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Re: Dogs roaming free

While Swiss dog law sounds pretty tough when you read the text, enforcement is local - and thus depends on local attitudes and resources. Where there is no public or political will, or little in the way of resources, you might find that complaints fall on deaf ears. Or you might find that enforcement is not even-handed; the book may be thrown at person A while person B gets a wink and a nod.

One of the surprising things I have seen here is that while Switzerland is the 'land of rule makers' it does not mean that this is the land of rule followers. Often those who are most adamant about enforcing rules against others are themselves the worst scofflaws. Rules and regs that one does not personally agree with are flagrantly flaunted, all the while post-it notepad at the ready, in case someone else steps one toe over the line. The rules apply to them, not to me.

It sounds like the dogs-should-run-free guy is one of those types. And these types can be very difficult to handle.

Add in the mix whether or not the dogs-should-run-free guy is connected in the village. He is a local business owner after all...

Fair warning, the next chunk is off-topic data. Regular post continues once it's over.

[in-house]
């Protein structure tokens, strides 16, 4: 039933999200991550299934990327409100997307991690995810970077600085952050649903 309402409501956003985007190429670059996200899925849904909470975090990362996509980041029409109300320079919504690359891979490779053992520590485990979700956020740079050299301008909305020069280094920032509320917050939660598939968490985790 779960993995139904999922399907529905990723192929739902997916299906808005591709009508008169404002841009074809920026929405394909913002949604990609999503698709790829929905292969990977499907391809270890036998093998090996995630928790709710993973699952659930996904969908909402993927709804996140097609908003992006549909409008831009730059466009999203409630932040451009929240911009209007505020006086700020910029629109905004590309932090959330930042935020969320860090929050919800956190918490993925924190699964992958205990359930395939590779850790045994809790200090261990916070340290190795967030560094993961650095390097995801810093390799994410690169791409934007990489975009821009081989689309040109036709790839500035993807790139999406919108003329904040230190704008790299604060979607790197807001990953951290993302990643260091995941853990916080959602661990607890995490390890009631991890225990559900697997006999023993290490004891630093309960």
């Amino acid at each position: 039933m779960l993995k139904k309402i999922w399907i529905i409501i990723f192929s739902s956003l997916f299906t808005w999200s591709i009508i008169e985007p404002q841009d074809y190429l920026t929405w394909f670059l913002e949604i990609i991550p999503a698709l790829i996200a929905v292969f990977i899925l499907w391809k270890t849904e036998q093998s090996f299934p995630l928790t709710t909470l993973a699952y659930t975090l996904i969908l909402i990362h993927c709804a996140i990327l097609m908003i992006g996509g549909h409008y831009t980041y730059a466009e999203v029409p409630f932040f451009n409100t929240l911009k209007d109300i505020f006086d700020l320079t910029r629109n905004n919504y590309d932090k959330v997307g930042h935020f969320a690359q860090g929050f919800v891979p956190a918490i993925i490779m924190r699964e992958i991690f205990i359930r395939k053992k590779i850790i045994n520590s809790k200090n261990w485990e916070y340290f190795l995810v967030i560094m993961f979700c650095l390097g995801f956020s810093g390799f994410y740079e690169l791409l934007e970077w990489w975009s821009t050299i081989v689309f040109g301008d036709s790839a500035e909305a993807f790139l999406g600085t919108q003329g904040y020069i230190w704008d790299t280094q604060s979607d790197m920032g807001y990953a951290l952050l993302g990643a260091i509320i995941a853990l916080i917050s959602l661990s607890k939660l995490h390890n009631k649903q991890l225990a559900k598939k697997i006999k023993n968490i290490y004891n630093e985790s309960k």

What I am trying to get at is that Mr Dog should probably think twice before making an official complaint, as he doesn't want to spark a Nachbarkreig - because his dog could become the victim.

The dogs-should-run-free guy has already hinted at this, with his comment about 'preventatively' reporting Mr Dog's dog for leash-aggressive behavior. If the guy is holds a fair amount of local power, tread very carefully. When accusations are made or rumors started involving a large dog and children, however specious, things can go very bad very quickly.

Sure, this is not the way the world should work... but it's the reality many have to live with.

I would try all other measures first before bringing officialdom into this. And before taking steps I'd make sure I fully understood the 'way things really work' in the village.

---

Were it me, I would concentrate on ignoring the guy, keeping my dog far away. Walk a different route or at a different time if possible, keep well away from the guy's property.

A different situation, but when the Belltie was learning not to share his thoughts and opinions incessently on our walks, I ended up driving him to an isolated area and then walking. There was no way to avoid walking by neighbors who would not have appreciated his barking, so I took more extreme measures. Mr Dog might have to do something similar - at least until things calm down.